‘TONY’ AWARDS: Anthony Del Valle offers bravos to local theater community

It was a bit painful compiling my 14th annual local “Las Vegas Tony Awards” (“Tony” meaning only me), honoring community theater.

Although I’m glad to have the opportunity to single out the artists listed here, there are too many worthy people I had to leave out. There are a lot of mediocre productions out there, but writing this article reminded me of the rich choices available. I often go home now from a live show feeling maybe a bit more spiritual, or more willing to laugh at my troubles, or appreciating the awe in the disciplined human body.

When you think of how theater is so underappreciated in this town, I’m amazed that so many are so willing to work so hard to bring us the best. Here’s my bravo to some of those who brought me much pleasure during the September 2010 to August 2011 theater season (I’ve omitted shows performed in academic and city-owned institutions because they have assets not available to community playhouses):

Outstanding Theater Group: True, Super Summer Theatre at Spring Mountain Ranch State Park is “just” a producing organization. It was founded in 1976, hiring local troupes to perform mostly musicals and light fare. To be blunt, the product was often embarrassingly bad. But they’ve grown to become host to consistently outstanding productions. This season, they offered a hilarious and well-acted “The Foreigner” (by the British National Theatre of America), a surprisingly fresh “Annie” (Stage Door Entertainment), and a moving “The Drowsy Chaperone” (P.S. Productions). For Super Summer to have upgraded itself so quickly makes it obvious someone there is making a lot of right decisions. No runners-up.

Outstanding Production: Super Summer Theatre/P.S. Productions’ July “The Drowsy Chaperone” (directed by Philip Shelburne) was a seamless tapestry of singing, dancing and comedic happiness. The cast made this tale of a lonely man who fantasizes about playing host to the cast of a musical comedy a warm celebration about the joy of human interaction. First runner-up: Super Summer Theatre/British National Theatre of America’s July “The Foreigner” (directed by Scott Johnson) for the production’s perfect comic timing and believability. Second runner-up: Cockroach Theatre’s “The Flu Season” (directed by Levi Fackrell in April at Creative Studios), for communicating a communal sense of isolation that was hard to shake off.

Outstanding Actor: Miles Coleman in Super Summer Theatre/British National Theatre of America’s “The Foreigner” showed us the multiple sides of lead character Charlie Baker as he went from a self-tormented milquetoast, a frantic full of exaggerated physicality, to a strong man who has found peace. Rarely does one see a local performer as versatile. First runner-up: Cory Benway, for bringing a cold, self-absorbed, little-boy attitude in a rich performance as the infamous Dr. Frank ‘n’ Furter in Off-Strip/Onyx Theatre’s “The Rocky Horror Show,” directed in October by Joe Hynes. Second runner-up: Gus Langley for his ability to project the tough exterior with a heart of gold taxi driver in Las Vegas Little Theatre Black Box’s “Hellcab,” directed in December by Troy Heard.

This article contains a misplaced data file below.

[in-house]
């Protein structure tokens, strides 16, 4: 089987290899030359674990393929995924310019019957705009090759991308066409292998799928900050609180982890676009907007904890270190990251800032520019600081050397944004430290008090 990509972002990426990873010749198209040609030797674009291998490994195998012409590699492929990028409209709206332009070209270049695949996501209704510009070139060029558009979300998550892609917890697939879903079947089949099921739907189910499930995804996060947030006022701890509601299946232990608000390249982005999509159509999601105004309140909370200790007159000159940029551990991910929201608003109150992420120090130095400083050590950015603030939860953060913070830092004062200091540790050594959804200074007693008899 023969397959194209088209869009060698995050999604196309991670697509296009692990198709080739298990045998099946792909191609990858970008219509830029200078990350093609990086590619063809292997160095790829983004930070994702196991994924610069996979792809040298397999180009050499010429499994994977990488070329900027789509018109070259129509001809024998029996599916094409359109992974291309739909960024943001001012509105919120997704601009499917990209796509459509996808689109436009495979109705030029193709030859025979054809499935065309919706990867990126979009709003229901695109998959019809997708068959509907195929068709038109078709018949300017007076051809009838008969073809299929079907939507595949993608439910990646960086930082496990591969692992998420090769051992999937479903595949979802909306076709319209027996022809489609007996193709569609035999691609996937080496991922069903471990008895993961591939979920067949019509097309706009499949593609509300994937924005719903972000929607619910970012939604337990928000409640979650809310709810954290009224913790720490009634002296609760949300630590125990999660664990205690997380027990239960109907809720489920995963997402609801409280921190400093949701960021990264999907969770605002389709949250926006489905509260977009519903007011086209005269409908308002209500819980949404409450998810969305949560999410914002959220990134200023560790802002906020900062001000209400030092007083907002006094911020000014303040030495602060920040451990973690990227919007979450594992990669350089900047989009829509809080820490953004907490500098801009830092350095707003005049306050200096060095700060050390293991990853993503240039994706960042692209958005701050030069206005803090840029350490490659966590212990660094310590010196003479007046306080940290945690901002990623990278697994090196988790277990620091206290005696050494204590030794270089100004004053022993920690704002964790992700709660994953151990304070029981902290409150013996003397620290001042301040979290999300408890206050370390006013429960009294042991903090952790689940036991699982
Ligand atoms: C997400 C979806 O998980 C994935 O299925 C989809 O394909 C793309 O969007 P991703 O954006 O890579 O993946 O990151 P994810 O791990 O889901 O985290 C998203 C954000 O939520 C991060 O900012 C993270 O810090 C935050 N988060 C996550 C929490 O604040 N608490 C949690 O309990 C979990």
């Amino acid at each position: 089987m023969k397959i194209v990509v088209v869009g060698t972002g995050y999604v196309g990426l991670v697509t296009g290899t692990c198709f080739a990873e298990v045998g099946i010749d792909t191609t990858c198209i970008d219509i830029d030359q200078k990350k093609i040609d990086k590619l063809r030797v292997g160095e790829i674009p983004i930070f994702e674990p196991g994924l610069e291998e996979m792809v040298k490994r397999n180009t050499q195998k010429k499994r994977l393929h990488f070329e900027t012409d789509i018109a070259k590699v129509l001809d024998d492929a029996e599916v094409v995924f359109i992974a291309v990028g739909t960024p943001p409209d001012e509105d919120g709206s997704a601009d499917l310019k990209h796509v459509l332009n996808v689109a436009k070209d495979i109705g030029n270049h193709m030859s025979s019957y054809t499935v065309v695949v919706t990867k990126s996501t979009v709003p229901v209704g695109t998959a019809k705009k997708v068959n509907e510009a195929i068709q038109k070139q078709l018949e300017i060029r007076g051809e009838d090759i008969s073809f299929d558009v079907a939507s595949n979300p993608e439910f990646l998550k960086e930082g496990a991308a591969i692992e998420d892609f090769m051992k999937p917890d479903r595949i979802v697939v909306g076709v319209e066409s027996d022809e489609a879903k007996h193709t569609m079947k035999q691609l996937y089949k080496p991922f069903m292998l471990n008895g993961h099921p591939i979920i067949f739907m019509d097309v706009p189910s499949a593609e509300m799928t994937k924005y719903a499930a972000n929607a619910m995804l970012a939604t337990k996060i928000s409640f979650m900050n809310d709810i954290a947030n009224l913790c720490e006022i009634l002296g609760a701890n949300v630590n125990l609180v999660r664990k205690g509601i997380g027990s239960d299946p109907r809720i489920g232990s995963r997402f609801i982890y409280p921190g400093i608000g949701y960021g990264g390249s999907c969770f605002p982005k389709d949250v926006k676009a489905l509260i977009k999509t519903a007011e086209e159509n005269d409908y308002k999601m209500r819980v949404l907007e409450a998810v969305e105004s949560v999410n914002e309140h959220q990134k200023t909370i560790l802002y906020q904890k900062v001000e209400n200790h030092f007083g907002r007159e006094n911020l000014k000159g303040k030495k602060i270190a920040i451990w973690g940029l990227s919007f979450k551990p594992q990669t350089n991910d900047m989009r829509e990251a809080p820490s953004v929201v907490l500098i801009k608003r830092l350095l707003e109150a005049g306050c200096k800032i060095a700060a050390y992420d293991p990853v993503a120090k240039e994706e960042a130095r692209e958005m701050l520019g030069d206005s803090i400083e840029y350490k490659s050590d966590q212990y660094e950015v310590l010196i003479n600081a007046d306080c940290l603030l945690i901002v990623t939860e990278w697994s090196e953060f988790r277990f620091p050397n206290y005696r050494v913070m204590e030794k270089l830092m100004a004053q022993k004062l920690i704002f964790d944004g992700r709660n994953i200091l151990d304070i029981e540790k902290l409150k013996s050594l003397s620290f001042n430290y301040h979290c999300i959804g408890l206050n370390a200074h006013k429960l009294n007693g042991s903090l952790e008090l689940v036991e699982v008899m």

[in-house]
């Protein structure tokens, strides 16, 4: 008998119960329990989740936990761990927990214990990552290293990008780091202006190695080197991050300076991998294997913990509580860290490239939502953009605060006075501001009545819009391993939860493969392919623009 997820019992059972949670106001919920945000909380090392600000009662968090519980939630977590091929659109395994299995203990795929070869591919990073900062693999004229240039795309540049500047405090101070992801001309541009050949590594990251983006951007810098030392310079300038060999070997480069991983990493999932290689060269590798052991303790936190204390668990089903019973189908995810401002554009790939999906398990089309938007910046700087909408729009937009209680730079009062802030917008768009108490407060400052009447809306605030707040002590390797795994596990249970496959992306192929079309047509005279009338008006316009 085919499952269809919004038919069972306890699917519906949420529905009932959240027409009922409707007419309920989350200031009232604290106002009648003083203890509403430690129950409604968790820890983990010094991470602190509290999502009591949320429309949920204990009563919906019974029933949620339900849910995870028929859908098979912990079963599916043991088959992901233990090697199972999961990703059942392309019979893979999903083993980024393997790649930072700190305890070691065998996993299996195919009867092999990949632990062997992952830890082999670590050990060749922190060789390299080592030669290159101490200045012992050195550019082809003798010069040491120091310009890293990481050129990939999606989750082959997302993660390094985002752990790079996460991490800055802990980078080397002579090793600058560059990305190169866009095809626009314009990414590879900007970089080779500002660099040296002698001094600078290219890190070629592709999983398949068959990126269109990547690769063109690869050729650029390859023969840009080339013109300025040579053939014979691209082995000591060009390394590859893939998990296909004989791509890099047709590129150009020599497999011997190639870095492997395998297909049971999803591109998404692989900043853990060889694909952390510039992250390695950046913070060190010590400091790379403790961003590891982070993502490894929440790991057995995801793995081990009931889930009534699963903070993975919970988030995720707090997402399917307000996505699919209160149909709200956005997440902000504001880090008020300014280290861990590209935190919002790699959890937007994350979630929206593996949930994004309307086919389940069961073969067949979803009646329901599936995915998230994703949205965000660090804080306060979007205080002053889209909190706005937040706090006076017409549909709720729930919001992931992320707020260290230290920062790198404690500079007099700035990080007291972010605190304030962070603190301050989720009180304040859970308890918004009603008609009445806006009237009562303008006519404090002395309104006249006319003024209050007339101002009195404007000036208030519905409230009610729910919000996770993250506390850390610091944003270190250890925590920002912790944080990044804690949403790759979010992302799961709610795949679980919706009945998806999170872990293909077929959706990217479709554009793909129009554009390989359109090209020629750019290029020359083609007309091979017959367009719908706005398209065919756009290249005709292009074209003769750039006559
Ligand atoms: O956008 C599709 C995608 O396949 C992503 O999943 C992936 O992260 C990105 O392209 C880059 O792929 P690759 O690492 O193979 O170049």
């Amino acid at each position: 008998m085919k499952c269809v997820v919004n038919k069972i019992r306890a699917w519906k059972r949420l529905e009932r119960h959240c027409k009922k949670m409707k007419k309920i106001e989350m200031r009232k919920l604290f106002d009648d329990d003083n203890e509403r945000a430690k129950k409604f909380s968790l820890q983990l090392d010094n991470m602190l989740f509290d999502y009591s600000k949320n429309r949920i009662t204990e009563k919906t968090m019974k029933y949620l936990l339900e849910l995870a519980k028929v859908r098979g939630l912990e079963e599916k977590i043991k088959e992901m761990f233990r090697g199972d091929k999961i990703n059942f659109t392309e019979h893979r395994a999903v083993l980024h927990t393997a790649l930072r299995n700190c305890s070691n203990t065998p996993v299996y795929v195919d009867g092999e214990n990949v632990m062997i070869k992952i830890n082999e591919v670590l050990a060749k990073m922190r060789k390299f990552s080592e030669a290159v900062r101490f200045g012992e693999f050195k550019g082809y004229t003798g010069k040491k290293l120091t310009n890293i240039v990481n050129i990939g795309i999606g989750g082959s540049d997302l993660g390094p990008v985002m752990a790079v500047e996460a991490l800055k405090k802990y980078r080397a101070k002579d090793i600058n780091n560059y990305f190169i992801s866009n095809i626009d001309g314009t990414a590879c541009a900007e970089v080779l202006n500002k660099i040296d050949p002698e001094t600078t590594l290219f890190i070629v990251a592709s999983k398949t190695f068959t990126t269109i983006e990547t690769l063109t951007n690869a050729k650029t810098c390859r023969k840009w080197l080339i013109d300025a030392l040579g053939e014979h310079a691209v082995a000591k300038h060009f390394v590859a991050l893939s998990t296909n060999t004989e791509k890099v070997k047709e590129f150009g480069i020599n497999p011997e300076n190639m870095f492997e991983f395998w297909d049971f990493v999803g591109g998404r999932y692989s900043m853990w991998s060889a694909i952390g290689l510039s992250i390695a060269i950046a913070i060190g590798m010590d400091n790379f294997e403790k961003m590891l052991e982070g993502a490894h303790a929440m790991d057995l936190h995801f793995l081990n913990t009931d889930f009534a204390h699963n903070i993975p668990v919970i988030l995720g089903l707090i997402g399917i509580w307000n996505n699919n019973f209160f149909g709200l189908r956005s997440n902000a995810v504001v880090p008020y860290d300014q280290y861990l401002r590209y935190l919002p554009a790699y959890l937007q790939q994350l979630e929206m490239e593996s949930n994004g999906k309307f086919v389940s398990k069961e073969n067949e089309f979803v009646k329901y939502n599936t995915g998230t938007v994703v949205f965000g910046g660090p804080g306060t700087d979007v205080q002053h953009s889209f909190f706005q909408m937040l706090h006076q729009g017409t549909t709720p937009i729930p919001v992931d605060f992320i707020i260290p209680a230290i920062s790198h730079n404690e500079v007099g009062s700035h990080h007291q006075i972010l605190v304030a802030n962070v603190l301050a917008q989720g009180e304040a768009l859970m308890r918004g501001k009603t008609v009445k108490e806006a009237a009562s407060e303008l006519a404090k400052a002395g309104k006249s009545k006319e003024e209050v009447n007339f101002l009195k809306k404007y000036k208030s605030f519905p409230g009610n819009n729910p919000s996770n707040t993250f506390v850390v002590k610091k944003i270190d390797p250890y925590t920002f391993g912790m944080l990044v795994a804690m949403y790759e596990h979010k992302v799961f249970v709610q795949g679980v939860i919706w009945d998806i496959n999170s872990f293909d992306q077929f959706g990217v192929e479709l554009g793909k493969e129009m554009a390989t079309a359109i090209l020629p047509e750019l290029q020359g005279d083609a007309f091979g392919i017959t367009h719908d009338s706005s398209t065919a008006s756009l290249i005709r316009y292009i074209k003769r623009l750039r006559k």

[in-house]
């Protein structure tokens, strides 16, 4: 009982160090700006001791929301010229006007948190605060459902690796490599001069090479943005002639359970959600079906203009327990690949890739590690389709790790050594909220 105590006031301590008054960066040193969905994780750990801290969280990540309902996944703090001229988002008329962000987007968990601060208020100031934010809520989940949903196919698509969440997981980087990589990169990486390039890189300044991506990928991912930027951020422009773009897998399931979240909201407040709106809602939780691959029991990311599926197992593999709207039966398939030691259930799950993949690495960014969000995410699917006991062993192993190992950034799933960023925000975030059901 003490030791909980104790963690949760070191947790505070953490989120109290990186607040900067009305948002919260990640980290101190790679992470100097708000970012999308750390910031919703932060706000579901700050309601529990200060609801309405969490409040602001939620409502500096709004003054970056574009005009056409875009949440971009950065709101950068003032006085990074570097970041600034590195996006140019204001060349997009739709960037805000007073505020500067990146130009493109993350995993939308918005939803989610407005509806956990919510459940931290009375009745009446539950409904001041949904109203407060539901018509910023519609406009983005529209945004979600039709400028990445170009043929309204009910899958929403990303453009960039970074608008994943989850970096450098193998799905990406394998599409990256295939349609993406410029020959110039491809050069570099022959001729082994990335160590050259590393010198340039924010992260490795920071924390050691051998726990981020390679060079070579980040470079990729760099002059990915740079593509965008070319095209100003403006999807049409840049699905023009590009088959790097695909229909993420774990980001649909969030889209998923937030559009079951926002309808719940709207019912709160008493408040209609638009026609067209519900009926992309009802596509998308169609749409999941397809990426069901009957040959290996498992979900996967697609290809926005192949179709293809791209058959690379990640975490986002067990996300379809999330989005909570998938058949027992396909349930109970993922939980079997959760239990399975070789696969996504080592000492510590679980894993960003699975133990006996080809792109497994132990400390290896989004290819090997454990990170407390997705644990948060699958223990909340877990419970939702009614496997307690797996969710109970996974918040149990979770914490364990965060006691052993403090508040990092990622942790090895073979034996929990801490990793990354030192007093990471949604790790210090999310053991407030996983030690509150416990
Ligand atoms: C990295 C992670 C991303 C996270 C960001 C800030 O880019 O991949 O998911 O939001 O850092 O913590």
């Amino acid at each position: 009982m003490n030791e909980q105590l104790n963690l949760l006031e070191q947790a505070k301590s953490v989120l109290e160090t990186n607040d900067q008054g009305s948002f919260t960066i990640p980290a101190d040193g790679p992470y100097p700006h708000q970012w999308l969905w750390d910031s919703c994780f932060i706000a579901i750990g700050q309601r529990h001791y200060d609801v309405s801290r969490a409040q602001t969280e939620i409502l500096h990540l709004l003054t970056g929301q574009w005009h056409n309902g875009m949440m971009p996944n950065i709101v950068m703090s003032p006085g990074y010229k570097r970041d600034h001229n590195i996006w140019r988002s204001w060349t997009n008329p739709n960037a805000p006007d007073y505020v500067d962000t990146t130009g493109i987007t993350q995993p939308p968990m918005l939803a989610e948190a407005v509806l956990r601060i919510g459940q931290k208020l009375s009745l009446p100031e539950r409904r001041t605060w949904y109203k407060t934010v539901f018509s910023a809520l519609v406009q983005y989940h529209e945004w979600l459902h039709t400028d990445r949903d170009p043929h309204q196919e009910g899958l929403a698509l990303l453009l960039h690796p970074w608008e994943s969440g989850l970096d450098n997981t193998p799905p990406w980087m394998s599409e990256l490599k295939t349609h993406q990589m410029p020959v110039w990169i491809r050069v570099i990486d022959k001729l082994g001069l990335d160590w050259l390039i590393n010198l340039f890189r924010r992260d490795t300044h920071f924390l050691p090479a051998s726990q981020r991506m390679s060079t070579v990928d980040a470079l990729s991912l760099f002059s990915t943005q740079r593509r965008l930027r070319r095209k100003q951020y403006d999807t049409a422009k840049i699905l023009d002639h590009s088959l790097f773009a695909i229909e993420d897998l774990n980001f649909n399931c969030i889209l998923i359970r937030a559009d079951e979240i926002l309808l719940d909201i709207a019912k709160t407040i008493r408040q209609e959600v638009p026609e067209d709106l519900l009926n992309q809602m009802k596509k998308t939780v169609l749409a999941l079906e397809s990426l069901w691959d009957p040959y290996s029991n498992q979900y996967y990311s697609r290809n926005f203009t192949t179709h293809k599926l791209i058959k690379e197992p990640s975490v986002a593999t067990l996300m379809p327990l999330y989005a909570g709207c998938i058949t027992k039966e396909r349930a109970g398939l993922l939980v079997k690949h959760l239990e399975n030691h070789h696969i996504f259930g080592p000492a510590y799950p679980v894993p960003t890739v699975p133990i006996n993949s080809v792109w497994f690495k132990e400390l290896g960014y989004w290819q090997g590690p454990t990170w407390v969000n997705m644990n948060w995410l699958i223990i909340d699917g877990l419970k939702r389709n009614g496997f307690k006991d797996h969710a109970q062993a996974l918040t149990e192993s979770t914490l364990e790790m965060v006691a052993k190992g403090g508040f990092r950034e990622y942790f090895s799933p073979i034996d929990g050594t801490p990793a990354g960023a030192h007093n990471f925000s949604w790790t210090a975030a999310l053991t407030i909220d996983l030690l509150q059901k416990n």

Outstanding Actress: Mindy Woodhead in Cockroach Theatre’s “The Flu Season,” came across as an airhead psychiatric patient in the first act, and transformed into a woman of great depth and sorrow in the second. It felt like a very private performance, something we shouldn’t be privy to, because Woodhead was able to expose so realistically her character’s internal pain. First runner-up: Marlena Shapiro for her amusing and moving amnesia victim in Las Vegas Little Theatre Black Box’s “Fuddy Meers,” directed in September by Mario Mendez. Second runner-up: Anita Bean, for her monstrously hilarious Miss Hannigan in Super Summer Theatre/Stage Door Entertainment’s “Annie” (directed in June by Terrence Williams).

Outstanding Supporting Actor: Drew Yonemori is an actor of many faces. In Endless Productions’ “The Wind in the Willows” (directed by Timothy Burris in June for the annual fringe festival at Las Vegas Little Theatre), he buried himself in the role of very proper British Moley, a reserved but kind anthropomorphized character. The performer made you forget every other role he’s ever played. First runner-up: Mario Mendez, for his nimble, impish and likable small-time crook in Las Vegas Little Theatre’s “Dirty Rotten Scoundrels,” directed in July by Walter Niejadlik. Second runner-up: Sean Cancellieri, for his ability to play sketch characters and a frighteningly real rapist in Atlas Productions’ “The Blue Hour,” directed by Judith Kalora for the fringe festival at Las Vegas Little Theatre Black Box.